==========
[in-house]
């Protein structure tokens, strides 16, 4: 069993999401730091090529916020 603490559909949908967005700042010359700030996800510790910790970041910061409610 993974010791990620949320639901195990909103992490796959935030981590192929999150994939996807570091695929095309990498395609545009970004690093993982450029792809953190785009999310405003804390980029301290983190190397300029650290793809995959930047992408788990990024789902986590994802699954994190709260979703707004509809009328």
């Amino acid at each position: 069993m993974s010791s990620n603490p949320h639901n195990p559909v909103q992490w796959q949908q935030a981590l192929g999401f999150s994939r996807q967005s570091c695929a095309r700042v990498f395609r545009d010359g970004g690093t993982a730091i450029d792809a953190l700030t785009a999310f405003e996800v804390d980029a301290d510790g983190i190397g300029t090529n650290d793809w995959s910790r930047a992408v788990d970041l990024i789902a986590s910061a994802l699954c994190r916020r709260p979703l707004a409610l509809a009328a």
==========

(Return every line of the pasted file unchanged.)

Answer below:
[in-house]
């Protein structure tokens, strides 16, 4: 069993999401730091090529916020 603490559909949908967005700042010359700030996800510790910790970041910061409610 993974010791990620949320639901195990909103992490796959935030981590192929999150994939996807570091695929095309990498395609545009970004690093993982450029792809953190785009999310405003804390980029301290983190190397300029650290793809995959930047992408788990990024789902986590994802699954994190709260979703707004509809009328």
């Amino acid at each position: 069993m993974s010791s990620n603490p949320h639901n195990p559909v909103q992490w796959q949908q935030a981590l192929g999401f999150s994939r996807q967005s570091c695929a095309r700042v990498f395609r545009d010359g970004g690093t993982a730091i450029d792809a953190l700030t785009a999310f405003e996800v804390d980029a301290d510790g983190i190397g300029t090529n650290d793809w995959s910790r930047a992408v788990d970041l990024i789902a986590s910061a994802l699954c994190r916020r709260p979703l707004a409610l509809a009328a």